|Location:||Between Frabosa Sottana and Miroglio, Valle Maudagna (Maudagna valley).|
JAN to MAR Sat, Sun, Hol, 11, 14:30, 16:30.
APR to JUL Sat, Sun, Hol, 11, 14:30, 16, 17:30.
AUG daily 11, 14:30, 16, 17:30.
SEP Sat, Sun, Hol, 11, 14:30, 16, 17:30.
OCT to DEC Sat, Sun, Hol, 11, 14:30, 16:30.
Minimum 2 adults.
Additional tours after appointment, minimum 4 adults.
Adults EUR 7, Children (0-10) EUR 4.
Groups (20+): Adults EUR 5, only with appointment.
|Dimension:||L=3,200 m, VR=35 m, A=780 m asl., T=12 °C.|
|Guided tours:||L=900 m, D=70 min.|
Ticket office, Tel: +39-0339-5928256.
Paolo Voarino, guide. E-mail:
|As far as we know this information was accurate when it was published (see years in brackets), but may have changed since then.
Please check rates and details directly with the companies in question if you need more recent info.
|1949||discovery of a dead wild boar in the lowest level.|
|????||show cave closed.|
|1961||scientific experiment 700 ore sotto terra (700 hours under the earth).|
|1992||development with new trails, electric light.|
|2000||managed by the associazione di albergatori e ristoratori (association of hoteliers and restaurateurs).|
|2002||managed by the Pro Loco initiative.|
|2006||managed by the Associazione del Mondolè.|
The Grotta del Caudano was discovered in 1899 during the construction of a hydroelectric power plant. An aqueduct was constructed to collect water for the plant. The spring water which was collected here, was warm enough so it never froze, not in the coldest winter. So the locals said it was caudan, which means hot in the local dialect. When the spring was examined they soon discovered the cave behind and named it after the spring Grotta del Caudano.
The cave was first explored by the engineer Vittorio Cav. Trona, who crossed the river to reach a huge chamber with numerous speleothems. He found several following chambers. What followed was an intensive exploration by experienced cavers. And soon the cave became the longest cave of Italy, and also the one with the most speleothems. But as time went by, new discoveries of other caves which were bigger and more beautiful made those superlatives obsolete.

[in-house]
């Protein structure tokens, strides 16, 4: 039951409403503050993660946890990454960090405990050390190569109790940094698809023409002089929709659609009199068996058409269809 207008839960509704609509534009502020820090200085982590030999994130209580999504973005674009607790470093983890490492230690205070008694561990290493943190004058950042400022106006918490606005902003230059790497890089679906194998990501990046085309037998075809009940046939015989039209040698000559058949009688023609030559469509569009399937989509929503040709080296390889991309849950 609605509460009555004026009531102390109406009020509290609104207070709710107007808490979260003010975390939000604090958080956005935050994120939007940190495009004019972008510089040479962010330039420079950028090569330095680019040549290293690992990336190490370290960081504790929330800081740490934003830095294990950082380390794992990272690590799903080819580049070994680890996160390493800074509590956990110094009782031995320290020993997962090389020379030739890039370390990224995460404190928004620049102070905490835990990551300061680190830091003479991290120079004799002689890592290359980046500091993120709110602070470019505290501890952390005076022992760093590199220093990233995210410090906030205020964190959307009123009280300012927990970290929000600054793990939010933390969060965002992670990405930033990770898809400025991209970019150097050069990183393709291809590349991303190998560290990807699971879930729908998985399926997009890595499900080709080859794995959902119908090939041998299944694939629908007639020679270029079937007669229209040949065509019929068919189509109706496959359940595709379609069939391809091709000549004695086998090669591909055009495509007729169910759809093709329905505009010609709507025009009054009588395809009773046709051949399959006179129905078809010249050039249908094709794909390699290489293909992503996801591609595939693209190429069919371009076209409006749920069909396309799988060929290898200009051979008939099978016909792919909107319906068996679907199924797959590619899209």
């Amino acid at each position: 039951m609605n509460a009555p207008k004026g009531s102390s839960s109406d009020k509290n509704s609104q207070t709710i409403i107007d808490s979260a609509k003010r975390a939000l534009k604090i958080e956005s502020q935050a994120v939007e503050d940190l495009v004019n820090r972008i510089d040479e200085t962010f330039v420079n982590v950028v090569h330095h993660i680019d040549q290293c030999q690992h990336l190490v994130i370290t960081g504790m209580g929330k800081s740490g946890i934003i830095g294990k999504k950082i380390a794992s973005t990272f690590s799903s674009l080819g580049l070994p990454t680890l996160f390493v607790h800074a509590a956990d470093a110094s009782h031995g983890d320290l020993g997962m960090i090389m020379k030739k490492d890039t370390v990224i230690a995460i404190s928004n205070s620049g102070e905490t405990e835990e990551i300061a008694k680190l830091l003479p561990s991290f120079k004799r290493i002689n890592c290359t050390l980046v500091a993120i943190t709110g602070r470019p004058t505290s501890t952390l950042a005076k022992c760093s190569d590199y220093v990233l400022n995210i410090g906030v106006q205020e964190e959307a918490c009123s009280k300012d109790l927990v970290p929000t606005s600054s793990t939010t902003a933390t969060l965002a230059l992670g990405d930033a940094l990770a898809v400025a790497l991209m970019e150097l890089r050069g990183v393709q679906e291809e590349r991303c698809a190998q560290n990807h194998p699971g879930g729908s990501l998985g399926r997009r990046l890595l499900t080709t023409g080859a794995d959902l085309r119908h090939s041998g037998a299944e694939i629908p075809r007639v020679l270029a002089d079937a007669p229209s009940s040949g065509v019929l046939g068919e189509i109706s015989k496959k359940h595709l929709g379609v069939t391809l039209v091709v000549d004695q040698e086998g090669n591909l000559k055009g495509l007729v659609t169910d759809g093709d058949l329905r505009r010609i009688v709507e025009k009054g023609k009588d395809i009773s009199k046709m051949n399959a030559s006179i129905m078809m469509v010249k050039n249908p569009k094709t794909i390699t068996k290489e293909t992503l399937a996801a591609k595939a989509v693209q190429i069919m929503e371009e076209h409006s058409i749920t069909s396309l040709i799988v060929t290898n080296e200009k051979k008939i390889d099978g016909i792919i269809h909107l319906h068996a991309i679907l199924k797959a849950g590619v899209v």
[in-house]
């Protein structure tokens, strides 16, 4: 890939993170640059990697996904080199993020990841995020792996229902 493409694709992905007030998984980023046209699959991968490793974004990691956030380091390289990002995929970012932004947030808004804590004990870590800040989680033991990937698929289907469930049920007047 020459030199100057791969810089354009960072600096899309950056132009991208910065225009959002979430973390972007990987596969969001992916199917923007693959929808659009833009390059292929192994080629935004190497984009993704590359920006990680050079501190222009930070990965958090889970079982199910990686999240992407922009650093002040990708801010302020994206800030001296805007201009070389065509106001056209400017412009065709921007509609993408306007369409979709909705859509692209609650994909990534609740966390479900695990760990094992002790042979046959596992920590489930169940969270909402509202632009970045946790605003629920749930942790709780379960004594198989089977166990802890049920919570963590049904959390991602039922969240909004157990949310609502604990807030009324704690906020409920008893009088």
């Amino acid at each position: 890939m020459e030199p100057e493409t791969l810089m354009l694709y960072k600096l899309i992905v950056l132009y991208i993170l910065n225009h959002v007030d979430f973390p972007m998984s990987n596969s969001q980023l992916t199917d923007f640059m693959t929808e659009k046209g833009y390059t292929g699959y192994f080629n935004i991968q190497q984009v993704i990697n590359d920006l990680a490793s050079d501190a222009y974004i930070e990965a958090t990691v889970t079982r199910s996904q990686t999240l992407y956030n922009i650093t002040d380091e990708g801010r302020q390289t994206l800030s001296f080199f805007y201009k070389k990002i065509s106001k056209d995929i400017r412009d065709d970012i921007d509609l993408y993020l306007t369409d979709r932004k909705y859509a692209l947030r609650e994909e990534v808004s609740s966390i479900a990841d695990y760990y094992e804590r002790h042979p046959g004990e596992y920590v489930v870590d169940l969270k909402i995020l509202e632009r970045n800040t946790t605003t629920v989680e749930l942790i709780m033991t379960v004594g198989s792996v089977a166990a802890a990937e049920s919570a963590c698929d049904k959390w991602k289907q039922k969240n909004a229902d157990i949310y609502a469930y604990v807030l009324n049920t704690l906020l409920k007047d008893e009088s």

The first development as a show cave followed soon after the discovery, and many people visited the cave in the early 20th century. But nevertheless it was not successful enough and so it was closed.
In 1961 a strange scientific experiment took place in the cave, named 700 ore sotto terra (700 hours under the earth). 12 cavers and some domestic animals (chickens, goats, rabbits...) stayed in the cave for one moths, between 06-AUG-1961 and 07-SEP-1961. The scientists tried to understand the effect of the underground life on people and animals.
Unfortunately the cave was not closed physically, and so people were able to enter the cave and during the following decades, the cave was heavily vandalized. Finally the owner, the town Frabosa Sottana, asked the Gruppo Speleologico Alpi Marittime di Cuneo to take care of the cave. They gated the cave, but made guided tours on special Holidays.
In 1992 the cave was closed completely and the works for converting it into a show cave - again - were started. The cave was developed with good paths, iron railings and staircases, and electric light was installed. Again the financial success was insufficient, and the cave management changed various times. But since 2002 the caves are successfully open all year.
The cave system has four levels, the main level is developed as a show cave, the third level is used for cave trekking tours. The other two levels are only accessible for speleologists. The lowest lever is the still active part, where the cave river flows. The production of the cave river is almost constant, even after heavy rains, which is rather exceptional in karst. However, this level is very flat, so the changes in water level in the dammed pool outside the cave, caused by the hydroelectric power plant, influence the level of the cave river 400 m deep into the cave.
During the exploration numerous bones were discovered, mostly of Ursus spelaeus, the cave bear. Cave bears lived in this area between between 80,000 and 12,000 BP. Other animals still live in the cave, like bats, amphibians, arachnids, diplopoda, and orthoptera. Bats hibernate in the cave.